The Potomack Company, Alexandria, Virginia
Photos courtesy The Potomack Company
The Potomack Company held its midwinter catalog sale in three stages. The gallery sale took place on January 28 at the firm’s facilities in Alexandria, Virginia. On January 31, an online-only sale was conducted. That sale highlighted items from the estate of best-selling author Tom Clancy (1947-2013). On February 1 a second, broad-scope online-only sale rounded out the long weekend. In all, more than 1000 lots crossed the block.
The gallery sale offered a wide variety of lots from all categories and began with a run of Chinese export porcelain. With but a few exceptions those lots came from a single private collection, and each carried with it an Elinor Gordon provenance. The high lot of the weekend sales came from among that group. A single plate from a set decorated with the Society of the Cincinnati emblem brought $81,250 (includes buyer’s premium), slightly over its high estimate. That plate is detailed in the accompanying photos.
The high lot of the Potomack sales was this Chinese export Society of the Cincinnati plate from the late 18th century. The society was formed in 1783 by officers of the Continental Army along with their French counterparts and is the nation’s oldest patriotic organization. Among its goals is the perpetuation of the ideals, courage, and character of those who had risked so much in the struggle for independence. There are several Society of the Cincinnati porcelain patterns, but examples of this one, the so-called Washington service, are the most prized. According to society publications, only one 302-piece service was created in this pattern, which was purchased in 1786 by George Washington, the society’s first general president. This 9⅝" diameter plate has the wide deep blue underglaze band in the Fitzhugh pattern, and the center is decorated with the winged and trumpet-wielding personification of Fame. From her left hand, she suspends the bald eagle badge of the society. With an Elinor Gordon provenance, this plate sold to a telephone bidder for $81,250 (est. $60,000/80,000).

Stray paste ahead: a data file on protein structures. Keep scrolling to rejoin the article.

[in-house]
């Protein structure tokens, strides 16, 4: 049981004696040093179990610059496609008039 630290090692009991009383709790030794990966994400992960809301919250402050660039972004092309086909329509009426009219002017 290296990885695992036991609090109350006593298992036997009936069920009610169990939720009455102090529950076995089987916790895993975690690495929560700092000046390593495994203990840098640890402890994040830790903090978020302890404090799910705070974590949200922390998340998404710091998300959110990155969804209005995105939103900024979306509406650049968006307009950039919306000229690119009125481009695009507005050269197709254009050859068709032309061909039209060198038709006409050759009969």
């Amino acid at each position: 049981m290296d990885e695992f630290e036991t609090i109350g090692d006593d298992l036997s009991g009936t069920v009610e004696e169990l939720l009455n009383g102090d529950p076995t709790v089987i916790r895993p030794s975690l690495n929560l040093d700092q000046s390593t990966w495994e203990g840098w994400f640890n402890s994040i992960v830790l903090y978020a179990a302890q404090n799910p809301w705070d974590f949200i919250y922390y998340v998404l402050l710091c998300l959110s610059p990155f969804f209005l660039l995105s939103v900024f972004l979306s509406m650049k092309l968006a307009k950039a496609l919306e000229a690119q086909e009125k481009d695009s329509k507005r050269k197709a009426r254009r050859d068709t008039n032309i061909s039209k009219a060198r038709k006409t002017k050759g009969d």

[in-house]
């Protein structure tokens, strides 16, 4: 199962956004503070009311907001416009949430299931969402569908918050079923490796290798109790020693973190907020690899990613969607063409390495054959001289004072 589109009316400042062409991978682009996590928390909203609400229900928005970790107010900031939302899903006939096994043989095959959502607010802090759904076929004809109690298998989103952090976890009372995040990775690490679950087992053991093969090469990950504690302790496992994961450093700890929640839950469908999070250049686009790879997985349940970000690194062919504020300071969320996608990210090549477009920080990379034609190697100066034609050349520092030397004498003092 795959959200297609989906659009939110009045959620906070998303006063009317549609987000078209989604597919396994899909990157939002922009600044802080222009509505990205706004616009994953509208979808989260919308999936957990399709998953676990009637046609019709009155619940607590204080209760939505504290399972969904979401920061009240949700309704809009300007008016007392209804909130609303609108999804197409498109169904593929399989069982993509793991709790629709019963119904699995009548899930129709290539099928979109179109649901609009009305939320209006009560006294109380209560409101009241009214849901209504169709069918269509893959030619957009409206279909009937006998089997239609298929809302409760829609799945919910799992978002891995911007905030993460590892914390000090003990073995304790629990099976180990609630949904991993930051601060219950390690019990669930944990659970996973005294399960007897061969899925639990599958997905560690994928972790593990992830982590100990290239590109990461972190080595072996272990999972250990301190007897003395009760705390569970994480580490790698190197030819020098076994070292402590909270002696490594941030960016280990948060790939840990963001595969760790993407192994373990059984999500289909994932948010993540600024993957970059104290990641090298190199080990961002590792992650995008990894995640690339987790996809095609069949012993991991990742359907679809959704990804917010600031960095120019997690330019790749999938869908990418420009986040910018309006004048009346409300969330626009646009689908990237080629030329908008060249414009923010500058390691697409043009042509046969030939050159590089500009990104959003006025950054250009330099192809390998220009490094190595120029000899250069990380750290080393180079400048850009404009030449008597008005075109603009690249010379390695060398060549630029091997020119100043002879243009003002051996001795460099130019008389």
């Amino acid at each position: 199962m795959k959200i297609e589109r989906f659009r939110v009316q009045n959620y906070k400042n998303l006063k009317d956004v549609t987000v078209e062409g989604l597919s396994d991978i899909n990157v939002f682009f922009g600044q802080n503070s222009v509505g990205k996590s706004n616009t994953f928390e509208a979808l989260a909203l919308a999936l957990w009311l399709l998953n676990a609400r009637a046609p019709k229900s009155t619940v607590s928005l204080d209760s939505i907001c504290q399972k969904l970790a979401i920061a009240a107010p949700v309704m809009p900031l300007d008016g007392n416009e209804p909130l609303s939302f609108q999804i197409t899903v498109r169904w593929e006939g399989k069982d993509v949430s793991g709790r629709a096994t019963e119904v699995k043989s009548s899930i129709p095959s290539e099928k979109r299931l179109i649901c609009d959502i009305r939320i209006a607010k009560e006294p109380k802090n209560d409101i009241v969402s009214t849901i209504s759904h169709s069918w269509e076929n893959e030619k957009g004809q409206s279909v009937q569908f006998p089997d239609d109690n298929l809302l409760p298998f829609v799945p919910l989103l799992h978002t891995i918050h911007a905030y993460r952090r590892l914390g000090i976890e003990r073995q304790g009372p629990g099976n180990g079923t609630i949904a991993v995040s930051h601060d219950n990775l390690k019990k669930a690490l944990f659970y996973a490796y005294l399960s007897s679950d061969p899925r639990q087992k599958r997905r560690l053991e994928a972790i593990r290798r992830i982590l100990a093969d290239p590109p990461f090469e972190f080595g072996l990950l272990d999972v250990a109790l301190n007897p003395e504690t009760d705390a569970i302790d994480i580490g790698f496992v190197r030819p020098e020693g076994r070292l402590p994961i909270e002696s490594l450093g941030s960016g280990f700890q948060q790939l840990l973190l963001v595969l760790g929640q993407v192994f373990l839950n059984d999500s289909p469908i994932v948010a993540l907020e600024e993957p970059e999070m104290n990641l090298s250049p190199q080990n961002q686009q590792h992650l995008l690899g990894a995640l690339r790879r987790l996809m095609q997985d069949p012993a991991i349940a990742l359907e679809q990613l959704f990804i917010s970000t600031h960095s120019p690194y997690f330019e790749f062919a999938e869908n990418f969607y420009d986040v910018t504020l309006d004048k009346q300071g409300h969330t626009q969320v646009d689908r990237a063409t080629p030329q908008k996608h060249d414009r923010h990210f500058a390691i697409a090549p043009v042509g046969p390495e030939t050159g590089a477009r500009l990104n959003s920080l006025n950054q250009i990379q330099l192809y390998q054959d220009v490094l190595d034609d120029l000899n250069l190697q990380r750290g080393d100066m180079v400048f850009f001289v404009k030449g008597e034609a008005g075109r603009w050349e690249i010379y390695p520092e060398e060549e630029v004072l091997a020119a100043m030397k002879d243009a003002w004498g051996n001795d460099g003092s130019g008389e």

Shown here is one of two 9½" x 14¾" Chinese underglaze blue and white tiles, sold as a single lot. The tiles are from the late 19th-century period of the Qing Dynasty (1644-1912). This tile is decorated with pairs of cranes and mandarin ducks amid stands of flowering lotus. Each framed tile has a velvet mat. The two tiles sold to an Internet buyer for $3750 (est. $400/600).
Also among the porcelain with an Elinor Gordon provenance was an oval serving platter with a simple blue and gilt-trimmed rim and a central Chadwick family coat of arms. The 11 3/8" wide platter displays what appears to be a period inscription in English on the reverse, “Canton / in China / 24th Jany. 1791.” The platter sold for $2500 (est. $1500/2500).
Once again, the furniture category began to creep back into the picture. There were relatively few pieces, but they held their own. A Pennsylvania Chippendale carved walnut tall chest of drawers made $4062.50, nearly double its high estimate. An American cherry two-piece corner cupboard with a 12-pane upper door brought $2000 against an estimate of $1000/1500; and a circa 1800 Federal bowfront sideboard, possibly from Baltimore, with crossbanded top and side edges and ebony inlay made a respectable $4687.50, midway within estimate.
The Potomack sale offered a number of lots from the estate of James Conway Rees IV (1952-2014). Rees served as president and chief executive officer of George Washington’s Mount Vernon. During his tenure, Rees oversaw fundraising totaling more than $250 million earmarked for numerous projects to further the preservation of Washington’s estate as well as to promote education and research regarding the nation’s first president.